• By midlife, most women are tired of dieting and depriving themselves of tempting foods; they may have been dieting since puberty! The "No, thank you" that prevailed at previous birthday parties now becomes "Yes, please."
  • Tips for preventing midlife weight gain and optimizing health

  • The best way to prevent weight gain is to exercise and maintain an active lifestyle. Research suggests women who exercise don't gain the weight and waist of their non-exercising peers (Sternfeld, Am J Epidem 2004).

    The exercise program should include both aerobic (to enhance cardiovascular health) and strengthening exercise (to preserve muscle strength and bone density). The book Strong Women Stay Thin, by Miriam Nelson, is a good resource for developing a health-protective exercise program.
  • Despite popular belief, taking hormones to counter the symptoms of menopause doesn't contribute to weight gain. If anything, hormone replacement therapy may help curb midlife weight gain. (DiCarlo, Menopause, 2004)
  • Menopausal women need a strong calcium intake: 1,200 to 1,500 mg calcium/day, or the equivalent of a serving of milk or yogurt at each meal.

    If you're tempted to take a supplement instead of consuming low-fat dairy foods, think again. One supplement doesn't replace the whole package of health-protective nutrients in low-fat milk and yogurt. Also, recent research suggests women who drink three or more servings of milk or yogurt a day tend to be leaner than milk-abstainers. Milk can help you lose -- not gain -- weight.
  • If you have gained undesired fat, don't diet. If you have been dieting for 35 to 40 years of your adult life, you should have learned by now that dieting doesn't work. Rather, you need to learn how to eat healthfully.
  • This means, fuel your body with enough breakfast, lunch and afternoon snack to curb your appetite (and energize your exercise program). Then, eat a lighter dinner. Think small calorie deficit. That is, consuming 100 fewer calories after dinner (theoretically) translates into losing 10 pounds of fat per year.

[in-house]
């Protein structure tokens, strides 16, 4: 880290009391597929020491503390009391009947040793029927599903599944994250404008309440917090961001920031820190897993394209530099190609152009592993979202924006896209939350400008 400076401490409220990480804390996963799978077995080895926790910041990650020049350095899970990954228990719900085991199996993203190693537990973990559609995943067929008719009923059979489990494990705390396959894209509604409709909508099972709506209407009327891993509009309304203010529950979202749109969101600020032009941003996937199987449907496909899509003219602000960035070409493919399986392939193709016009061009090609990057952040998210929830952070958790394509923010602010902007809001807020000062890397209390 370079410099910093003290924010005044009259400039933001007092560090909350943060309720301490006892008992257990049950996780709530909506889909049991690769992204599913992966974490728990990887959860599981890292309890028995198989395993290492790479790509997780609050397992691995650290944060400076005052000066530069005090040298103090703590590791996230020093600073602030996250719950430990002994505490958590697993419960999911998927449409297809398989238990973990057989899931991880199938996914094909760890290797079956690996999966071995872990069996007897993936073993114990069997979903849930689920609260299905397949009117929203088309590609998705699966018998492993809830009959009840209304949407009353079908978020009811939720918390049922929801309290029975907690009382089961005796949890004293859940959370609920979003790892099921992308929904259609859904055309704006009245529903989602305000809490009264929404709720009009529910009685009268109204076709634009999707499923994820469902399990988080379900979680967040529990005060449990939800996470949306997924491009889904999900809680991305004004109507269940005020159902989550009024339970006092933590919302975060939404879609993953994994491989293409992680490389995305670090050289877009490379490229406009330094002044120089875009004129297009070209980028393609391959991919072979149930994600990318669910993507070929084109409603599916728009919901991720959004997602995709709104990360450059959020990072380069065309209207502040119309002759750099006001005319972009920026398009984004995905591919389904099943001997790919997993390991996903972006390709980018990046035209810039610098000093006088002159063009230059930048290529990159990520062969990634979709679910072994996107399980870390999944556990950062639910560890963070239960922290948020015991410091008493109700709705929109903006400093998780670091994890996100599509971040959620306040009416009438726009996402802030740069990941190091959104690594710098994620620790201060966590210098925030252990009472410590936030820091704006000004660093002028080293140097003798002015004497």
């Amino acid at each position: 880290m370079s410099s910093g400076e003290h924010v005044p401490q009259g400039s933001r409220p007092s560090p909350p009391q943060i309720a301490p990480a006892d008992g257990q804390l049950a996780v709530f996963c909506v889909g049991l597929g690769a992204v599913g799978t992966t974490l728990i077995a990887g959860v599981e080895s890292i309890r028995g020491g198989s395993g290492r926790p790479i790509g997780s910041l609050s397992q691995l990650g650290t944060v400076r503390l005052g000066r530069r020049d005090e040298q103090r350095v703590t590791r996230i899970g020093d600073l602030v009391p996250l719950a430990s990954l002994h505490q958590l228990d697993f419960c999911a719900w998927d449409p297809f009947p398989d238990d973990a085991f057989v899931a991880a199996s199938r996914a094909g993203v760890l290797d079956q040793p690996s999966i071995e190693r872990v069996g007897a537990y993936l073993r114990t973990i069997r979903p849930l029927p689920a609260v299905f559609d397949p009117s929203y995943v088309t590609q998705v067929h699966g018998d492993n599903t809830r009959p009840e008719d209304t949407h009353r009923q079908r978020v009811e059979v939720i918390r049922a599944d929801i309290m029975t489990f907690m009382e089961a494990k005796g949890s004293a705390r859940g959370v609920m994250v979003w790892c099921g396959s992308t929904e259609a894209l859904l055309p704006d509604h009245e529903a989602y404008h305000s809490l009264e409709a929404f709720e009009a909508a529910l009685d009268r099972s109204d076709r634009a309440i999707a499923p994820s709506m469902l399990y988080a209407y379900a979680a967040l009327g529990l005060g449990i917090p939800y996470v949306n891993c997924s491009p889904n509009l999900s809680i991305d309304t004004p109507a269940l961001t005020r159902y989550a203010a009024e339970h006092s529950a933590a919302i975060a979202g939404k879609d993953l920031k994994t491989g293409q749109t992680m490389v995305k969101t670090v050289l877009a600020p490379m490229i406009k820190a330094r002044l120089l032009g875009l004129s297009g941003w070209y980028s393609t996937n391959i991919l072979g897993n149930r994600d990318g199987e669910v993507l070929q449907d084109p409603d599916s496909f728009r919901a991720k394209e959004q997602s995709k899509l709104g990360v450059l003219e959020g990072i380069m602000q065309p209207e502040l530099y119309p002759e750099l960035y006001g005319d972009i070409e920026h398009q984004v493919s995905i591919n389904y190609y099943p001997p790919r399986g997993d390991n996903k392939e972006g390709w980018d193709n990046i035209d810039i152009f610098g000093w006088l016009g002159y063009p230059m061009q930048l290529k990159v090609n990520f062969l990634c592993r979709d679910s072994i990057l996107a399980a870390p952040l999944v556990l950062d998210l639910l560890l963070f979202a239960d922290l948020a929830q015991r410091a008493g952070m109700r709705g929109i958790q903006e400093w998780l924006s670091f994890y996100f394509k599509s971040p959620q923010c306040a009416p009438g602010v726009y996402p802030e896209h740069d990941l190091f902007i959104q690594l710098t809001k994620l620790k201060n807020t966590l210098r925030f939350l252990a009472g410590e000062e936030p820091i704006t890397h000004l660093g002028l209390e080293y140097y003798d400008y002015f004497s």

Find peace

    To find peace with food and your body, meet with a registered dietitian (R.D.) who specializes in sports nutrition. This professional can develop a personalized food plan that fits your needs. To find a local R.D., go to www.eatright.org and enter your zip code into the referral network.

    Also ask yourself: Am I really overweight? Maybe there is just more of you to love. Your body may not be quite as perfect as it once was at the height of your athletic career, but it can be good enough. I encourage you to focus on being fit and healthy, rather than being thin at any cost. No weight will ever do the enormous job of creating midlife happiness.


    Sports dietitian Nancy Clark, M.S., R.D., counsels casual and competitive athletes at Healthworks, the premier fitness center in Chestnut Hill, MA (617-383-6100). Her best-selling Nancy Clark's Sports Nutrition Guidebook, Food Guide for Marathoners and Cyclist's Food Guide are available at www.nancyclarkrd.com.


    Copyright Nancy Clark, M.S., R.D., April 2005